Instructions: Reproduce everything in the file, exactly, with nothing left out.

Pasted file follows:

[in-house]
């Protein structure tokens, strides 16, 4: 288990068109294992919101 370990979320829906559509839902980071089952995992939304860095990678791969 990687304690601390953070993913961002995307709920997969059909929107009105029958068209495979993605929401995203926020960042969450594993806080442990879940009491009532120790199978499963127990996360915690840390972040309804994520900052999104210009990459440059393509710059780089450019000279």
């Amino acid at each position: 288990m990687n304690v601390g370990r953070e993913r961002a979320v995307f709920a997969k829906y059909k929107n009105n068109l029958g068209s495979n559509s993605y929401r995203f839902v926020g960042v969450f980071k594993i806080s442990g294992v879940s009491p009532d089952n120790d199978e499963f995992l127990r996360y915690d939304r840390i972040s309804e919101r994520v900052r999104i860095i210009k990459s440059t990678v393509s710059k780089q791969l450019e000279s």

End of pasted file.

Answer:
[in-house]
């Protein structure tokens, strides 16, 4: 288990068109294992919101 370990979320829906559509839902980071089952995992939304860095990678791969 990687304690601390953070993913961002995307709920997969059909929107009105029958068209495979993605929401995203926020960042969450594993806080442990879940009491009532120790199978499963127990996360915690840390972040309804994520900052999104210009990459440059393509710059780089450019000279």
């Amino acid at each position: 288990m990687n304690v601390g370990r953070e993913r961002a979320v995307f709920a997969k829906y059909k929107n009105n068109l029958g068209s495979n559509s993605y929401r995203f839902v926020g960042v969450f980071k594993i806080s442990g294992v879940s009491p009532d089952n120790d199978e499963f995992l127990r996360y915690d939304r840390i972040s309804e919101r994520v900052r999104i860095i210009k990459s440059t990678v393509s710059k780089q791969l450019e000279s």